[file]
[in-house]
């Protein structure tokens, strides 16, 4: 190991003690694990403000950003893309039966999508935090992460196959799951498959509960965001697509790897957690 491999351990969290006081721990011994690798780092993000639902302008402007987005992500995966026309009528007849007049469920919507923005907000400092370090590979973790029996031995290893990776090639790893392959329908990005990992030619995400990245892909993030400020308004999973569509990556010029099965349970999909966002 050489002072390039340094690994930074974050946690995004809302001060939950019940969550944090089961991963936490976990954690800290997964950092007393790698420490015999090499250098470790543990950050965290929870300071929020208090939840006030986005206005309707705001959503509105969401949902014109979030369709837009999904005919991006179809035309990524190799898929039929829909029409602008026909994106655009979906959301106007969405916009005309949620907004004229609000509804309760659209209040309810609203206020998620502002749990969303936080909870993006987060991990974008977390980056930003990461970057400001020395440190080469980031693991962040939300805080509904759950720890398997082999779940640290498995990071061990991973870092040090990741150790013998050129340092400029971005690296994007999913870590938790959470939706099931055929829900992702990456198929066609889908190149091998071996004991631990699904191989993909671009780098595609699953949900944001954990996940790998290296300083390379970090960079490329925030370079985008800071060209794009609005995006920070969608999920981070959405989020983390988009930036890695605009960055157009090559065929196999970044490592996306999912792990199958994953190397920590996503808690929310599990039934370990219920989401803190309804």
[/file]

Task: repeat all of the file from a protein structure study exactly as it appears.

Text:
[in-house]
């Protein structure tokens, strides 16, 4: 190991003690694990403000950003893309039966999508935090992460196959799951498959509960965001697509790897957690 491999351990969290006081721990011994690798780092993000639902302008402007987005992500995966026309009528007849007049469920919507923005907000400092370090590979973790029996031995290893990776090639790893392959329908990005990992030619995400990245892909993030400020308004999973569509990556010029099965349970999909966002 050489002072390039340094690994930074974050946690995004809302001060939950019940969550944090089961991963936490976990954690800290997964950092007393790698420490015999090499250098470790543990950050965290929870300071929020208090939840006030986005206005309707705001959503509105969401949902014109979030369709837009999904005919991006179809035309990524190799898929039929829909029409602008026909994106655009979906959301106007969405916009005309949620907004004229609000509804309760659209209040309810609203206020998620502002749990969303936080909870993006987060991990974008977390980056930003990461970057400001020395440190080469980031693991962040939300805080509904759950720890398997082999779940640290498995990071061990991973870092040090990741150790013998050129340092400029971005690296994007999913870590938790959470939706099931055929829900992702990456198929066609889908190149091998071996004991631990699904191989993909671009780098595609699953949900944001954990996940790998290296300083390379970090960079490329925030370079985008800071060209794009609005995006920070969608999920981070959405989020983390988009930036890695605009960055157009090559065929196999970044490592996306999912792990199958994953190397920590996503808690929310599990039934370990219920989401803190309804």